'Lamentable and True': Remediations of True Crime in Domestic Tragedies

Melissa Rohrer


The phrase "if it bleeds, it leads," was as true in early modern England as it is today, and—in many plays adapted from murder narratives—the domestic tragedy genre catered to audiences' desires for authentic stories of violent, true crime.  Though these domestic murder tragedies traded on growing interests in authenticity and fact in early modern culture (Barbara Shapiro, A Culture of Fact; Mary Poovey, A History of the Modern Fact), they were adapted through the non-factual genres of drama and poetry.  These plays, therefore, highlight a tension between the "authenticity" of true crime and the inventive nature of theater.  I argue in this essay that the desire to adapt such narratives into drama ushered in a new kind of dramatic storytelling: the concept "based on a true story."  Though fidelity to accepted facts was greatly valued in early murder plays, such as Arden of Faversham, these plays nevertheless relied on speculation and invention to adequately dramatize the characters involved, and the addition of fabricated elements to truth-based stories changed the ways in which these stories came to be "known."  The interplay of differing perspectives and sympathetic connections, only available through speculative invention, allowed these narratives to act as a kind of alternative truth—one not based on the concept of fidelity to "reality."  In this paper, I examine two domestic crime adaptations, Arden of Faversham and The Miseries of Enforced Marriage, and I argue that, as fictional elements became increasingly acceptable in reality-based plays, playwrights would eventually modify the meaning of "truth" in true drama.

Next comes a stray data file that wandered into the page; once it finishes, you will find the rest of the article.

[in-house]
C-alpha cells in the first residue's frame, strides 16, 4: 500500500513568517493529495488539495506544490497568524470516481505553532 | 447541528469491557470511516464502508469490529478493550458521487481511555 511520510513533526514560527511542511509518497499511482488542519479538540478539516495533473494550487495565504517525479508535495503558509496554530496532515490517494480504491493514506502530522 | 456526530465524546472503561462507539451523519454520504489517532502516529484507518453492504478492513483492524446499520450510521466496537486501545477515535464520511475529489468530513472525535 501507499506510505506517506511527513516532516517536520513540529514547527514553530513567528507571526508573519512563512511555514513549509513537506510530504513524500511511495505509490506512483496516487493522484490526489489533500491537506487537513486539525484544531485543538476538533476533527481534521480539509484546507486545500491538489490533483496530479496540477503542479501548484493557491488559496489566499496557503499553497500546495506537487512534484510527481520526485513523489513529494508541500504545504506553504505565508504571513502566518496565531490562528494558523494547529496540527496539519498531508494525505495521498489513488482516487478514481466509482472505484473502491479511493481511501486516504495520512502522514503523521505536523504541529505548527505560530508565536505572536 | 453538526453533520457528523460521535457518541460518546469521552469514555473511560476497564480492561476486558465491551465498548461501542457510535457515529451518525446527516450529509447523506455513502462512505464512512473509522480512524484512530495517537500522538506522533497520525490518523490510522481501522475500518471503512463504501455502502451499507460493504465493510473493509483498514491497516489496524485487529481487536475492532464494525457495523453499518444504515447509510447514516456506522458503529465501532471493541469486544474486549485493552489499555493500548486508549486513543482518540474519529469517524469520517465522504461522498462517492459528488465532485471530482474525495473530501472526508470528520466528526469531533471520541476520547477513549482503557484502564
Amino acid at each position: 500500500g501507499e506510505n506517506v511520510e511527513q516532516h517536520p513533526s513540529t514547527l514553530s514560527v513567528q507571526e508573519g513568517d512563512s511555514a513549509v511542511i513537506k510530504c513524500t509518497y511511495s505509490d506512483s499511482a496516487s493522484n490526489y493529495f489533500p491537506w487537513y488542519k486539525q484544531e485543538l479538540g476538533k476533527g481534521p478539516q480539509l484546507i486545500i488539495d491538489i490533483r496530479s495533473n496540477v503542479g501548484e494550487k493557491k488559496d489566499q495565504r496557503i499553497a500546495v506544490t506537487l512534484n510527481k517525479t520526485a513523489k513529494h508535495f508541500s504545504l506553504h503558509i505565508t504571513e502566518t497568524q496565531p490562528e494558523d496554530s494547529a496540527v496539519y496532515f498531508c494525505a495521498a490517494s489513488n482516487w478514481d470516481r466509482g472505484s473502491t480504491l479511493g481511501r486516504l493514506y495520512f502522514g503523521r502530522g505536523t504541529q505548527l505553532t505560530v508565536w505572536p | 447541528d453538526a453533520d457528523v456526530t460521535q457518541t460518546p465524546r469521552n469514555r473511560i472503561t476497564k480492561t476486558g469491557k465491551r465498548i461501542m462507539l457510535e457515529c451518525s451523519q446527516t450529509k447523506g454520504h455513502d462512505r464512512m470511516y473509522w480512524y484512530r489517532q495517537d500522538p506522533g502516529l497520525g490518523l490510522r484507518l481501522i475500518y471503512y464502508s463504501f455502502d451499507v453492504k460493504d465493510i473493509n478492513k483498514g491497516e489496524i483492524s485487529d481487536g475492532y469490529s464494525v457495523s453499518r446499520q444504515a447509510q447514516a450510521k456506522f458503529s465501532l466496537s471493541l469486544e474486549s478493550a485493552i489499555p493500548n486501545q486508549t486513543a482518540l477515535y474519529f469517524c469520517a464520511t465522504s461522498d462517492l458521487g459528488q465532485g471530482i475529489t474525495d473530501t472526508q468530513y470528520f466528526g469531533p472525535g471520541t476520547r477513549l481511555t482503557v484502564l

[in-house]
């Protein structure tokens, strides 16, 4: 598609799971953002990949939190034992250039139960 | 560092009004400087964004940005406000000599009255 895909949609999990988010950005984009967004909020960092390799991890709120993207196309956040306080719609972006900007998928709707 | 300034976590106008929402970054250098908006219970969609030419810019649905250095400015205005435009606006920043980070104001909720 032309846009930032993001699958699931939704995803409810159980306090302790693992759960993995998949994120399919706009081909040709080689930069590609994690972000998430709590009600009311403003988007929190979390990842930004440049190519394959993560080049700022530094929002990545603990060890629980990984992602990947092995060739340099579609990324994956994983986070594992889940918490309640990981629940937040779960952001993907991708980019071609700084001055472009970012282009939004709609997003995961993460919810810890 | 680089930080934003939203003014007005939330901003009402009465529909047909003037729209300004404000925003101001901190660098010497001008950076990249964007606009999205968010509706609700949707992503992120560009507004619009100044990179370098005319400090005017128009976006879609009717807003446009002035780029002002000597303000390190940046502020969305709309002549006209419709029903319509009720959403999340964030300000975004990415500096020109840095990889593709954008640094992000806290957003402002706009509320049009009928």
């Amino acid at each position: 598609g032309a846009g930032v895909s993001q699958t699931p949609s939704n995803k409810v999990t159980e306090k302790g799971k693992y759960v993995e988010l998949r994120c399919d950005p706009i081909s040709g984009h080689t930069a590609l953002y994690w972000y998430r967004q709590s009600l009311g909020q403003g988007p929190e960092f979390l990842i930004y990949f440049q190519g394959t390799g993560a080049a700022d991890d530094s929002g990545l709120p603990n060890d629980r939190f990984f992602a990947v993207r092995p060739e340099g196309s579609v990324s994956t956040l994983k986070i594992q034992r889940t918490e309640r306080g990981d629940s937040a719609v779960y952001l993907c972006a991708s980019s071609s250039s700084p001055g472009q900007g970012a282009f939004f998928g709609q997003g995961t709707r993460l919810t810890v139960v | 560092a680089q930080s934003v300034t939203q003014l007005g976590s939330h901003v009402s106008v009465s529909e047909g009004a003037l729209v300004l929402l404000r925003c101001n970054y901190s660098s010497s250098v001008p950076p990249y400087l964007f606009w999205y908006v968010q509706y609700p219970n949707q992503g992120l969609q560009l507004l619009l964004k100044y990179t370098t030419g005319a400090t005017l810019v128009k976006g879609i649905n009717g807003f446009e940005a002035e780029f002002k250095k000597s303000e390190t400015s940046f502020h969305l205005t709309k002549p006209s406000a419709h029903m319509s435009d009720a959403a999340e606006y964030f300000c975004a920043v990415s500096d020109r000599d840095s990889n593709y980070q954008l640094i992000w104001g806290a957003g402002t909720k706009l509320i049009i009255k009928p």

domestic tragedy, crime, adaptation, Arden of Faversham, The Miseries of Enforced Marriage

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